In two other lineup changes of note, Corey Patterson led off today. For once, it worked. He bunted his way on in the first, singled in the third and reached on a HBP in the seventh. If he'd bunt like this more often, perhaps the leadoff spot would be the right place for him. With Nomar batting second, Dusty switched Moises Alou and Sammy Sosa, and for a day at least, Sammy responded with two hits, including homer #562, putting him one behind Reggie Jackson for eighth place, and this going into a three-game series in a place he's always hit well in, Coors Field (for what it's worth, Nomar played a three-game series against the Rockies this year at Coors Field; he went 6-for-14 with a triple and three runs scored). Sammy's homer came right before Aramis', and both came in -- you guessed it -- today's Tomato Inning.

The Tomato Inning took a couple of attempts today, as the first tomato piece fell into the at-bats column before falling onto the ground, so a relief piece was called into action, and did quite well, thankyouverymuch.

Returning to today's Nomar Report, he received another standing O before his first at-bat, and he was so impressed that he promptly grounded into a double play.

Welcome to Chicago, my friend.

Later, though, he made some sparkling defensive plays, showing no signs of the Achilles problem that forced him to miss the first 57 games of the season, and he singled in the last run with a line single to left. The key hit in the Cubs' four-run winning seventh-inning rally, though, was a little popup into right field from Mark Grudzielanek, with two runners on and one out, scoring the tying run, forcing Philly starter Randy Wolf from the game, and setting up some odd strategic moves -- we couldn't figure out why Jose Macias batted for Paul Bako, when Michael Barrett would have to come into the game anyway, but Dusty's inscrutable idea worked again; Macias drove in the eventual winning run, and then Barrett, batting for Mercker, knocked in another with a sac fly.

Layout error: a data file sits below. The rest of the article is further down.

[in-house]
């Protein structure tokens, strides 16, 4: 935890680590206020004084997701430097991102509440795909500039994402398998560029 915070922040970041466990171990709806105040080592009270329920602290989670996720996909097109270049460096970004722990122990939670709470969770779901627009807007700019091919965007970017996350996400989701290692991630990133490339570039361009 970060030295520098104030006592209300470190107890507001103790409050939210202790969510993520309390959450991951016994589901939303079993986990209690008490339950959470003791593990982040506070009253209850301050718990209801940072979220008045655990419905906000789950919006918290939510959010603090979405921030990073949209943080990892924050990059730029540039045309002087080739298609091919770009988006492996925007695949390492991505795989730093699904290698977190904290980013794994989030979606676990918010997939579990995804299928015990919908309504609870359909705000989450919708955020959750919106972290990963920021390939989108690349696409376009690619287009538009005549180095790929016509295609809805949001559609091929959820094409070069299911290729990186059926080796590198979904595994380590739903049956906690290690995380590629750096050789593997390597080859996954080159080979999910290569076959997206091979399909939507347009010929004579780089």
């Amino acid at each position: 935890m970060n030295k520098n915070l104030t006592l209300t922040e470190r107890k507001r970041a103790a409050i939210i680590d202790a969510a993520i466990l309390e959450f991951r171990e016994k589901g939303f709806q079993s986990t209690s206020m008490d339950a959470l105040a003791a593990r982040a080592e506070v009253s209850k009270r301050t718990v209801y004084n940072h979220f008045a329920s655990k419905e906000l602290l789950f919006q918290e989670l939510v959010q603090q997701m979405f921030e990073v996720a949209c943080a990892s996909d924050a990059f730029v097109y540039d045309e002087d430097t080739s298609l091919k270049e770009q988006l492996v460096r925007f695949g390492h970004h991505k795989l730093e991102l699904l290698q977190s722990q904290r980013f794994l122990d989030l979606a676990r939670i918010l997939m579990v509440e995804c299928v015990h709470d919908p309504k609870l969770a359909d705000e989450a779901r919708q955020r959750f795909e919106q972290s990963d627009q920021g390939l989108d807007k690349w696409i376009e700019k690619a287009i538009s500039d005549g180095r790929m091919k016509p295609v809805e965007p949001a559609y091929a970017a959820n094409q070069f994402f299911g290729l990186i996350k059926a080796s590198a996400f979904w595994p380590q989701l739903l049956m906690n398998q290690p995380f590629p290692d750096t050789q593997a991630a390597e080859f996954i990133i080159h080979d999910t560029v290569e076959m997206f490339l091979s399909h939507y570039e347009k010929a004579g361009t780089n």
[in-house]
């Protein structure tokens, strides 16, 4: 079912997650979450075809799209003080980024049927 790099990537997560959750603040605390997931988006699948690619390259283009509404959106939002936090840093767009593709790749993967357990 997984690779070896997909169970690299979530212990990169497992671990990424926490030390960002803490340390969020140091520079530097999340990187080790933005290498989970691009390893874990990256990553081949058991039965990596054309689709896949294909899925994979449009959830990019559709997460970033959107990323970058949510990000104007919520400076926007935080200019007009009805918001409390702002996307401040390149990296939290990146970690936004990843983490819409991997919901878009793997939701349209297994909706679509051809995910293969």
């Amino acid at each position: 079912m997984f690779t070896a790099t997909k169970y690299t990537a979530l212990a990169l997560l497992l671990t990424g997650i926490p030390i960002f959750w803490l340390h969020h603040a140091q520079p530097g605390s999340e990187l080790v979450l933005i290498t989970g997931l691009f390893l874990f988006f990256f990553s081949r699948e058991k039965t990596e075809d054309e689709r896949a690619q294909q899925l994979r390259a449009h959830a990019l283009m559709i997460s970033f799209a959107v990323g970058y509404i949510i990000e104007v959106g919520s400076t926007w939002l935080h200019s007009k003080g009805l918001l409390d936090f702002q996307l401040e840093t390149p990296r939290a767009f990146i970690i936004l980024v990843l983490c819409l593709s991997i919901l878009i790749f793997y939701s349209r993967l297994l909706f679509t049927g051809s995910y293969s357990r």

Even when he does dumb stuff, sometimes Dusty works magic. Don't ask me how.

This was one of the warmer days of the year, though not oppressively so, but the heat and humidity are enemies to a pitcher like Greg Maddux, and he was certainly gassed after the sixth inning. Dusty usually lets Maddux take himself out of games, and though I'm sure most of the crowd was disappointed that he left trailing 3-2 (not of his own design -- Sosa's misplay after a Jimmy Rollins single allowed the lead run, unearned, to score), after 87 pitches, but it was the right call.

So instead of Maddux' 300th career win, we saw Kent Mercker's 68th career victory, and he threw exactly three pitches to get it.

That's the way baseball is. And again, the most important thing here is the team, and the Cubs won the series and have now won 8 of their last 12, and we find ourselves in the odd position of rooting for the Cardinals tonight, as they play our wild-card rivals, the Giants.

Finally, I should blame my Colgate buddy Tom for the fact that the Cubs won only two of three, because he skipped yesterday's game -- but he's going to watch his hometown Mets play at Milwaukee this week, so I'll cut him some slack on this. And Phil was uncharacteristically silent most of the game -- not even yelling "Get the pen up!" in jest when Maddux struggled in the first inning, nor did he flinch when we were informed that Orlando Cabrera, who Phil had been touting all month, hit a home run in his first at bat as a Red Sox (Cabrera also later made an error that helped cost the Red Sox their game today).

As the day went on we realized he wasn't feeling well, and without going into graphic detail, he got sick enough that the paramedics stationed at our stairwell had to take him to the first-aid room. He came back in the 8th inning, feeling better, saying he might have eaten bad grapes and gotten a bit of food poisoning.

Phil's better now and so are the Cubs. Onward to Denver on Tuesday, and let's win there.